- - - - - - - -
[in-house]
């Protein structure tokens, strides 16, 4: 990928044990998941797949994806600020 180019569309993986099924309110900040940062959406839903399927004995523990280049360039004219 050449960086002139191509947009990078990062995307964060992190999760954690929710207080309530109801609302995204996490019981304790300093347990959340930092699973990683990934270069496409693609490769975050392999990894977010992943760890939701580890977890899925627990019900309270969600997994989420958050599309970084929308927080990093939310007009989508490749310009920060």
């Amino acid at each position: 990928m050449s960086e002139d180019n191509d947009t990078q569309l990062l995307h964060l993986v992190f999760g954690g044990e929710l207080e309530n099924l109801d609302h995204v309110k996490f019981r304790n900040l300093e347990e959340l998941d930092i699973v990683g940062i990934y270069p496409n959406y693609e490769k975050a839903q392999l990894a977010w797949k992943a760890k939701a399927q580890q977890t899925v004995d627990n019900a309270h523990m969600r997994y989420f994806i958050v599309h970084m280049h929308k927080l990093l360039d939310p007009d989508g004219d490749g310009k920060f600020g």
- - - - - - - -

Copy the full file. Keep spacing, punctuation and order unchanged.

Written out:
[in-house]
């Protein structure tokens, strides 16, 4: 990928044990998941797949994806600020 180019569309993986099924309110900040940062959406839903399927004995523990280049360039004219 050449960086002139191509947009990078990062995307964060992190999760954690929710207080309530109801609302995204996490019981304790300093347990959340930092699973990683990934270069496409693609490769975050392999990894977010992943760890939701580890977890899925627990019900309270969600997994989420958050599309970084929308927080990093939310007009989508490749310009920060």
């Amino acid at each position: 990928m050449s960086e002139d180019n191509d947009t990078q569309l990062l995307h964060l993986v992190f999760g954690g044990e929710l207080e309530n099924l109801d609302h995204v309110k996490f019981r304790n900040l300093e347990e959340l998941d930092i699973v990683g940062i990934y270069p496409n959406y693609e490769k975050a839903q392999l990894a977010w797949k992943a760890k939701a399927q580890q977890t899925v004995d627990n019900a309270h523990m969600r997994y989420f994806i958050v599309h970084m280049h929308k927080l990093l360039d939310p007009d989508g004219d490749g310009k920060f600020g």